A number of researchers have also tried to identify the pathways and molecular changes involved in moringa leaf extract-induced cancer cell death. In a follow-up to Sreelatha and Padma’s (2011) [40] study showing that the moringa leaf extract had cytotoxic effects on KB cells (HeLa contaminant cells), Sreelatha et al. (2011) [47] decided to do an in-depth study on the cytotoxic effects of moringa leaf extract on KB cells and tested the antiproliferative effects as well as induction of apoptosis by M. oleifera leaf extracts on cancerous KB cells. The MTT cell proliferation assay showed that 100 µg/ml of the hot water leaf extract reduced cell viability by ~38% and increasing the concentration to 200 µg/ml reduced cell viability by 60%. Thus, the leaf extract significantly inhibited KB cell proliferation in a dose-dependent manner. Some of the morphological changes observed in treated cells were cytoplasmic membrane shrinkage, loss of contact with neighboring cells, membrane blebbing, and apoptotic body formation, which are signs of cells undergoing apoptosis. Propidium iodide (PI) is a fluorescent intercalating agent that can bind to DNA and allows visualization of cell nuclei. PI can also be used as an index of the extent of apoptosis in cells because it is too big to pass through the intact cell membrane of living cells but is increasingly able to permeate cells undergoing apoptosis. When treated cells were stained with PI to detect any changes to the nuclei of live and dead cells, those treated with 200 µg/ml of moringa leaf extract showed changes, including nuclear shrinkage, DNA condensation, and fragmentation. Thus, the extract appears to induce apoptosis in KB cells.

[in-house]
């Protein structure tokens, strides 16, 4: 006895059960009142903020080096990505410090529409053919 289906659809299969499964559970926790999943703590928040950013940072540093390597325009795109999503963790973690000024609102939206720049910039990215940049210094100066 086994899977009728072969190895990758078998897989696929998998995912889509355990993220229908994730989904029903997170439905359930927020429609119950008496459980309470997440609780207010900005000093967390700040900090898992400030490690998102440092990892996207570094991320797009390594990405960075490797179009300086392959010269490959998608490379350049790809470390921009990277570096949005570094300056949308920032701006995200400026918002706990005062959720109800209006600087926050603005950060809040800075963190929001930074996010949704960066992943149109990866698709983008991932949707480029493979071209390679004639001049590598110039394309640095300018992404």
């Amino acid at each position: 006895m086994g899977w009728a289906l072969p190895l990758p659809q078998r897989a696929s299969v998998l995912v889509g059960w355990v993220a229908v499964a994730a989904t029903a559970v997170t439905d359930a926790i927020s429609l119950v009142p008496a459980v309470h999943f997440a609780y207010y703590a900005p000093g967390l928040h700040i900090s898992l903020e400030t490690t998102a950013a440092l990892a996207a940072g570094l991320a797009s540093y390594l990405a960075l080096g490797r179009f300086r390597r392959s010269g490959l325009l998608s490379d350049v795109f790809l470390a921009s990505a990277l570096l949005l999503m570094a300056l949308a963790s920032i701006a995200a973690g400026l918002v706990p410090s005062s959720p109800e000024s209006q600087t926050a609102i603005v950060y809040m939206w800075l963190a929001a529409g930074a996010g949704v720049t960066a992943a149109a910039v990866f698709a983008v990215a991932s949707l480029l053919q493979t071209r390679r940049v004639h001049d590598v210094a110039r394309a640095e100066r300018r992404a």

Sreelatha et al. (2011) [47] did further tests to quantify the apoptosis in the treated cells by determining the apoptotic index. Cells were treated with 4',6-diamidino-2-phenylindole (DAPI), which binds to the AT region of DNA to form a fluorescent complex and allows detection of abnormal nuclei, such as condensed or fragmented chromatin. Similar to PI, DAPI is more permeable to cells with compromised cell membranes, which is indicative of apoptosis. The cells treated with the leaf extract showed the presence of nuclear apoptotic bodies and chromatin condensation, which confirmed the PI results. In another test, treated cells were collected and their DNA isolated and analyzed by agarose gel electrophoresis to determine if their DNA was compromised. Cells treated with the leaf extract had fragmented DNA and produced a smear of DNA fragments on the gel. It is likely that apoptosis was caused by an increase in reactive oxygen species (ROS) in the mitochondria. The dichlorodihydrofluorescein diacetate (DCFH-DA) assay was performed to measure the levels of ROS in cells treated with the leaf extract. Cells treated with 200 µg/ml of leaf extract showed a 350% increase in ROS compared to the negative control. This finding supports the hypothesis that an increase in ROS caused cell apoptosis in KB cells treated with moringa leaf extract. The study provides compelling evidence of the strong anticancer activity of moringa leaf extract against KB cells and indicates that KB cell death is achieved by increasing ROS levels in the cell and fragmenting cellular DNA.